By OGJ editors
WASHINGTON, DC, Feb. 3 -- In a proposal the gas pipeline industry sees as the "most significant" in 3 decades, the US Department of Transportation's Office of Pipeline Safety is seeking public comment on a rule designed to identify the best methods for keeping aging natural gas pipelines strong and safe.
"Continuous improvement in pipeline integrity management is essential to ensuring public confidence in the safety and reliability of our nation's growing pipeline infrastructure," said Ellen G. Engleman, administrator of the department's Research and Special Programs Administration, which oversees OPS.
The proposed rulemaking incorporates the integrity management mandates of the Pipeline Safety Improvement Act, signed into law Dec. 17 (OGJ, Dec. 2, 2002, p 28). Comments are due Mar. 31. A rule directed at oil pipelines was finalized Dec. 1, 2000.
The Interstate Natural Gas Association of America and the American Gas Association will be holding a workshop on the proposed rule Feb. 20-21 in Houston. RSPA officials are expected to attend.
Under the proposed natural gas rule, pipeline operators would dramatically expand testing and repair of their systems, especially in urbanized areas, RSPA said.
"For 2 years, RSPA has been conducting research to validate the effectiveness of direct assessment, a technology that can be used in pipelines that cannot be internally inspected. This proposed rule defines direct assessment procedures for the first time," officials said.
An INGAA spokesman said the rule "culminates 3-4 years of work between industry researchers, government and other stakeholders."
Costs to industry, consumers
Implementing the rule will be an expensive but necessary burden, according to regulators and pipeline operators.
RSPA expects the annual cost of additional baseline assessments required by the proposed rule to be $59- 298 million. Additional reassessments will be $32 million/year. New programs designed to monitor pipeline segments that are seen as "high-consequence" areas, i.e., densely populated, are expected to cost $114 million, with a $13.36 million annual reporting cost.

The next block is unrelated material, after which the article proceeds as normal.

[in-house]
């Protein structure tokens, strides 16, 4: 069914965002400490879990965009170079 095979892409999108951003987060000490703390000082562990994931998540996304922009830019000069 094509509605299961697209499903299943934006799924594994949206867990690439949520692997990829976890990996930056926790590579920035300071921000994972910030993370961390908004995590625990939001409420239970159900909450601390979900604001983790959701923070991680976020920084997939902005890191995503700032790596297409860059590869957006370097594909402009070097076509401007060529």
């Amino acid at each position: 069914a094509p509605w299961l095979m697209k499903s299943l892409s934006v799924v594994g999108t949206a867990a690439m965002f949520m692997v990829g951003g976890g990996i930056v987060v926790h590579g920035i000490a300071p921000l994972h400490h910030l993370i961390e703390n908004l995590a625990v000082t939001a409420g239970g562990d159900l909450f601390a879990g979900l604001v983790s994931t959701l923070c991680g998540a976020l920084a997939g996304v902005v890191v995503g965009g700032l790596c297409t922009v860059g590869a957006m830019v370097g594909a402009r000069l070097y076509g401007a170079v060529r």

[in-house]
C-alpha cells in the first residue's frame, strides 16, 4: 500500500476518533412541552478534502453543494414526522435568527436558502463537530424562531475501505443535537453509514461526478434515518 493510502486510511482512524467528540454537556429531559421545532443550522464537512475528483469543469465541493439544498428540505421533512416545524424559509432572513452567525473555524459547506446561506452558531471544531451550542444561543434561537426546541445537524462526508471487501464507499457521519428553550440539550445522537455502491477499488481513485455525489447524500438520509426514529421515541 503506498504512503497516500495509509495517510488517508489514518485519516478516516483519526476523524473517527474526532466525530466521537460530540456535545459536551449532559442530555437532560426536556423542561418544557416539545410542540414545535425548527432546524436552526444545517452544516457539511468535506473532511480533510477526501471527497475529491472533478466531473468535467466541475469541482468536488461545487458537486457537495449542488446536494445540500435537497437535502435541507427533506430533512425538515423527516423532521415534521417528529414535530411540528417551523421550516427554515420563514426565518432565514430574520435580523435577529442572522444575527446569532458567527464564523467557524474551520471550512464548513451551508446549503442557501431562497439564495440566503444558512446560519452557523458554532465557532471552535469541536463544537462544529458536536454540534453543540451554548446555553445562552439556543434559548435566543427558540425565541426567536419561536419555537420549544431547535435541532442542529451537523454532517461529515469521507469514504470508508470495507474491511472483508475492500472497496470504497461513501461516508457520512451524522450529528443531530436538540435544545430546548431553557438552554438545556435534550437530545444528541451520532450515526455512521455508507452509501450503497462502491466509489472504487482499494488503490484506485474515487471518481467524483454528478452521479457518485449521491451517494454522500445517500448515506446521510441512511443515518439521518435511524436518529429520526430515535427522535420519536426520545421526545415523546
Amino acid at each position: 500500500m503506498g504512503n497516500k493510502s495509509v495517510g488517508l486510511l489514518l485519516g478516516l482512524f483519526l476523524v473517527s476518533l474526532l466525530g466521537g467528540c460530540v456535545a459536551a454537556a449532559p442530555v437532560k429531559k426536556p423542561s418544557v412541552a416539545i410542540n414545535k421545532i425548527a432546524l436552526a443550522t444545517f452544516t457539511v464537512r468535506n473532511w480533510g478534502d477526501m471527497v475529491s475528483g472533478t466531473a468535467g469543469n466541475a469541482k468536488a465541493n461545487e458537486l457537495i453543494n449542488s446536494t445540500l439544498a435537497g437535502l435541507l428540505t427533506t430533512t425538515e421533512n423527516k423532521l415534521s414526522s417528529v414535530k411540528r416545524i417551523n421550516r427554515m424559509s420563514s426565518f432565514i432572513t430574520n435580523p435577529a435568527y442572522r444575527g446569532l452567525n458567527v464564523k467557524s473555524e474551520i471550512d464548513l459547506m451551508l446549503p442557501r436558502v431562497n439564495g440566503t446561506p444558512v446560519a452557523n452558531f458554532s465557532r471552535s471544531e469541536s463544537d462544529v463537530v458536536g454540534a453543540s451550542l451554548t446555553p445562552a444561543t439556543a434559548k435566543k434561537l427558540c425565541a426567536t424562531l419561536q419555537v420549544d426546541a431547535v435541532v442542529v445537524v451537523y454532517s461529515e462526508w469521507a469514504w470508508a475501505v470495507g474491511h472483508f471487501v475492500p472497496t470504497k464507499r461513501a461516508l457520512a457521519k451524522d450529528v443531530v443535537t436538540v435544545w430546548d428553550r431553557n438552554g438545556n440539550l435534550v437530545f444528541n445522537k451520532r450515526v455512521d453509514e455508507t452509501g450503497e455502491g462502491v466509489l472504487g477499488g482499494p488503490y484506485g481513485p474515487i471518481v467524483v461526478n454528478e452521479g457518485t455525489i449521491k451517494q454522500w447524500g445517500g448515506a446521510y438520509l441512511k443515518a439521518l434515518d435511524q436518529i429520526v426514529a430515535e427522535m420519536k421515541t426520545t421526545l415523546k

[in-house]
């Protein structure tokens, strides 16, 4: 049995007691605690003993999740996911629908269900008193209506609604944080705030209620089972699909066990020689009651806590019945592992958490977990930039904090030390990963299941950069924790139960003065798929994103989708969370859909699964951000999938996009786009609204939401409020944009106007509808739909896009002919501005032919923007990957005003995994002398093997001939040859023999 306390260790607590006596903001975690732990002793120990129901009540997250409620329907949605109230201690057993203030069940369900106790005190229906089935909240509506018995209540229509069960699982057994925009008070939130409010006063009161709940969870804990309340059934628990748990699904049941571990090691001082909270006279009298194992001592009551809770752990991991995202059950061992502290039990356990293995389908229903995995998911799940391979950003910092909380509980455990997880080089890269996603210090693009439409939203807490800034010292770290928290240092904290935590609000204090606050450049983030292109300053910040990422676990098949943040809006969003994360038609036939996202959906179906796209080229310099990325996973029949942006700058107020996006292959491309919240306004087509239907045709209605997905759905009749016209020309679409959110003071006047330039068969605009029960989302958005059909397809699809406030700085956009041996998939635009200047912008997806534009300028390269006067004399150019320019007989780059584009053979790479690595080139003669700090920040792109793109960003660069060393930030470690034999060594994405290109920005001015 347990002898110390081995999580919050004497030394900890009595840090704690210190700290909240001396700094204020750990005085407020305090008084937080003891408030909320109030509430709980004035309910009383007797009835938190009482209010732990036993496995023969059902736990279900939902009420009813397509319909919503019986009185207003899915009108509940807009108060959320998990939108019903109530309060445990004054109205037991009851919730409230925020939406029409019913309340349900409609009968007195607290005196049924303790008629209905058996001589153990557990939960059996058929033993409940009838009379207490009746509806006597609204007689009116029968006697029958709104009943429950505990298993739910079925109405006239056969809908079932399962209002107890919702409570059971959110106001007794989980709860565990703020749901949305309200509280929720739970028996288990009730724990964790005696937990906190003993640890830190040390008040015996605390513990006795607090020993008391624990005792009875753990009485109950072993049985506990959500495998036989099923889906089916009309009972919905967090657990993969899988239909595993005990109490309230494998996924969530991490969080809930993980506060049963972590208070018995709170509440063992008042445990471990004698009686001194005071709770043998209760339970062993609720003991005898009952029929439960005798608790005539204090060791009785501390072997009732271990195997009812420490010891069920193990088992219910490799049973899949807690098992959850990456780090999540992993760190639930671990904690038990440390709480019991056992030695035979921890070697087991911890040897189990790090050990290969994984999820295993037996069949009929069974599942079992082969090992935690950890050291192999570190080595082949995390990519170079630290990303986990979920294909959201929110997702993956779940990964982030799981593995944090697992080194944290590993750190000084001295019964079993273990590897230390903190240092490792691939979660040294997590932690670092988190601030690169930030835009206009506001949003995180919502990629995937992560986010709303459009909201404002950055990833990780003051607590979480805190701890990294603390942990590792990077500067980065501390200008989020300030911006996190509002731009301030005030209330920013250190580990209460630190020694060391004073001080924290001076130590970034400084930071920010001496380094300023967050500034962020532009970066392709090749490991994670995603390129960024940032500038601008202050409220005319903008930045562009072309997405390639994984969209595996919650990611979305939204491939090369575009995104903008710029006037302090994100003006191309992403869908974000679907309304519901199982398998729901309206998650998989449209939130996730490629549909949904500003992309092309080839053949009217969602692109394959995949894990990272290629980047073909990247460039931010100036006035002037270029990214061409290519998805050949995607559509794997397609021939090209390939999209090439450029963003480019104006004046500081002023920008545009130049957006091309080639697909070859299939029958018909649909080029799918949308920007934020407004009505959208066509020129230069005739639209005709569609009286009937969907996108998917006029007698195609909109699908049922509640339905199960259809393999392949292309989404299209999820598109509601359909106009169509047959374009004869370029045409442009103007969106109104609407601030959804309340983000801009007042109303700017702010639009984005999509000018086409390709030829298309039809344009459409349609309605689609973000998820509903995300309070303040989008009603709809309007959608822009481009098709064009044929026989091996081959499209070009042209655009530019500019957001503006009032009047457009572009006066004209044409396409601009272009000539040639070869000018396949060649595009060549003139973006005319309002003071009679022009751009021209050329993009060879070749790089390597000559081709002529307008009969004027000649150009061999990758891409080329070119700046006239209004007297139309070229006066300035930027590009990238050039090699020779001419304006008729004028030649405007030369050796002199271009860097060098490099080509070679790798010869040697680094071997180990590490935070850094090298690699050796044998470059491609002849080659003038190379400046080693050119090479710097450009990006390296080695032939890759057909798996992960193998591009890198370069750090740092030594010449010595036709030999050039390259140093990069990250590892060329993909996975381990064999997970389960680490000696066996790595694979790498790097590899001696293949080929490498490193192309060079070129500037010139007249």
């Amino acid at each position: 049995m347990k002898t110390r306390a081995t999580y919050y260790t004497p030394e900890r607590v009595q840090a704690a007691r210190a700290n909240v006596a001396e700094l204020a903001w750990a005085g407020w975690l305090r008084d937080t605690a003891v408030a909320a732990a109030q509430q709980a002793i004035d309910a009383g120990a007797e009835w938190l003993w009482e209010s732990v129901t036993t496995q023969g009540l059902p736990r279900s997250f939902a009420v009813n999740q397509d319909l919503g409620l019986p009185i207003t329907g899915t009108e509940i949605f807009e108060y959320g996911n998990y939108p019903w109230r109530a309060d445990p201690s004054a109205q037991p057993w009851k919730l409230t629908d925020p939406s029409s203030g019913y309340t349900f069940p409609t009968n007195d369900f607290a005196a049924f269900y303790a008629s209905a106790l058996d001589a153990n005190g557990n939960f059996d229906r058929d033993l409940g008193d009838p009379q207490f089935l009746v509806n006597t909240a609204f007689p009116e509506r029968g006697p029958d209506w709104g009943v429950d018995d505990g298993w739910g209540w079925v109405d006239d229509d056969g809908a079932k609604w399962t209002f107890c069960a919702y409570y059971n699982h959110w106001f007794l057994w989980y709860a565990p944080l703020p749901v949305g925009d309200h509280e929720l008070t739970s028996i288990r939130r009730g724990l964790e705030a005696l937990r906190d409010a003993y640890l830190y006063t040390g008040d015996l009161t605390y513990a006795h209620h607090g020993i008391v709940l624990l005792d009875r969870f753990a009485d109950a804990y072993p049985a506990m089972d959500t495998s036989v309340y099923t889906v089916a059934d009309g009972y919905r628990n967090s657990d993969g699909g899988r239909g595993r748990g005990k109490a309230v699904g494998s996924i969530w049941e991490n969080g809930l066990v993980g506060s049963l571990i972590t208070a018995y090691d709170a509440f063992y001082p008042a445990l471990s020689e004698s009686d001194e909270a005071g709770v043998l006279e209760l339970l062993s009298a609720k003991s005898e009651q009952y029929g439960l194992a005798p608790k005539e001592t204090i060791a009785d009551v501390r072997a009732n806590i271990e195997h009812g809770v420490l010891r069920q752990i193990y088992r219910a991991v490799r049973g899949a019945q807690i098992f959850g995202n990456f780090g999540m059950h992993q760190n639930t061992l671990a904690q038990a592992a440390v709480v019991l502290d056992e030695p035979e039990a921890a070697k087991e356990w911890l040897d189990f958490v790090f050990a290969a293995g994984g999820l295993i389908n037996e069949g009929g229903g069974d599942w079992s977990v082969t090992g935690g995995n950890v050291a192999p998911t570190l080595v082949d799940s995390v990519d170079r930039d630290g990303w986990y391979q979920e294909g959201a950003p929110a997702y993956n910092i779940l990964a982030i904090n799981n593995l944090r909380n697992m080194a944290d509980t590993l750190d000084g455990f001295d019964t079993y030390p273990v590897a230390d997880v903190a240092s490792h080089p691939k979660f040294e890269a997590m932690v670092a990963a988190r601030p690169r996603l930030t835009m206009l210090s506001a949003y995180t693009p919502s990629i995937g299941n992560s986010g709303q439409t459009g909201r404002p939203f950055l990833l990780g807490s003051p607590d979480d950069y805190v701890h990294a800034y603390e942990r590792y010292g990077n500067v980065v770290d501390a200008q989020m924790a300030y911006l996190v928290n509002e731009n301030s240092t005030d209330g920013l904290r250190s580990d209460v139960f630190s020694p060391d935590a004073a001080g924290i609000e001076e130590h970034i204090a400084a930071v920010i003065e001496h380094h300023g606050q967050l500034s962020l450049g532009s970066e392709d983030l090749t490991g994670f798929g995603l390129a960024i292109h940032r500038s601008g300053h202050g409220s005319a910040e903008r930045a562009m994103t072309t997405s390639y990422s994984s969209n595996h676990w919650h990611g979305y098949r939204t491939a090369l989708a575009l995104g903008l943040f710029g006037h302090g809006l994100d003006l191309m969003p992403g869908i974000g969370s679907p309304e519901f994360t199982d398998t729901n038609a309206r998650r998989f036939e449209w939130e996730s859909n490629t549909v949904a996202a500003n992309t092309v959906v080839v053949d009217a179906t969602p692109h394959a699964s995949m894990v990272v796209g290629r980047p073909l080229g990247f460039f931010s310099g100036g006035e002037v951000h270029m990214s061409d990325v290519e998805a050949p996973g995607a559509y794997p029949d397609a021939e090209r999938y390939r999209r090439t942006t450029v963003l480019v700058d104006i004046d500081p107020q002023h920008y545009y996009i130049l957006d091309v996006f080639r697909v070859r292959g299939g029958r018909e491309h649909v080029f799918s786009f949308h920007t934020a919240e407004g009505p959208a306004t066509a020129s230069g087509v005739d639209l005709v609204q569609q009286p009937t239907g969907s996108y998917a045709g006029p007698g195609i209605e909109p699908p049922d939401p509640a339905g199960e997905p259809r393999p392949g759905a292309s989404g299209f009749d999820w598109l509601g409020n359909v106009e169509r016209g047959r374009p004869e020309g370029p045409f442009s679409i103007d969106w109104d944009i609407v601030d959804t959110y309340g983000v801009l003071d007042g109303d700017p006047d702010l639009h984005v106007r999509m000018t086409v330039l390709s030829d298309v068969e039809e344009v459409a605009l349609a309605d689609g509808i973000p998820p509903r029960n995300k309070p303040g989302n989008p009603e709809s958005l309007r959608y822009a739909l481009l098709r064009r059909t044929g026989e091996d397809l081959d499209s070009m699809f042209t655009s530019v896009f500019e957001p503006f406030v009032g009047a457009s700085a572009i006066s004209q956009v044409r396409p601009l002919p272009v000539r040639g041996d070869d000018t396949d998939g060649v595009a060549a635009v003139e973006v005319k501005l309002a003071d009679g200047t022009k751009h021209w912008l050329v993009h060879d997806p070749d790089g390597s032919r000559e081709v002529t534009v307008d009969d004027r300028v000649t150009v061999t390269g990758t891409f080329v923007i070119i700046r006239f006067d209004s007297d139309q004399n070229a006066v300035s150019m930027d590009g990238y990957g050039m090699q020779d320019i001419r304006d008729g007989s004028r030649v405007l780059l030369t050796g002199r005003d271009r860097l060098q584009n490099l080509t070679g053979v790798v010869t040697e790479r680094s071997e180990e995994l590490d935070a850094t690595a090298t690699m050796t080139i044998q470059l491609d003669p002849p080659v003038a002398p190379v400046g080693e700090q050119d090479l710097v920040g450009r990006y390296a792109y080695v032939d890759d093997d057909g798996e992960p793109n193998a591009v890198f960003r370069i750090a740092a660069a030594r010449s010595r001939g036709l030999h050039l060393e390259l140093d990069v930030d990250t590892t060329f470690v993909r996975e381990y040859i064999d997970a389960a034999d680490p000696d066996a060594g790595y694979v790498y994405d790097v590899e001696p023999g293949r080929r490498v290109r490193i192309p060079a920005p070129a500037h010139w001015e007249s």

Government regulators see some cost savings, however. They said the proposed rule should "significantly" reduce accidents, creating $40 million/year in savings to industry.
"A lesson learned from recent pipeline accidents is that better use of available information can prevent accidents. Under this rule, operators would improve protections to their pipelines based on information evaluated within required integrity management programs that are subject to RSPA review," the agency said.
INGAA, whose members represent large interstate pipelines impacted by the rule, does not directly dispute those figures. However, it notes that its members expect there to be a possible cost to consumers of $12-17 billion over the next 20 years. Part of that estimate is related to shipping constraints that the industry anticipates will occur because the rule will require large sections of pipeline to be put out of service temporarily.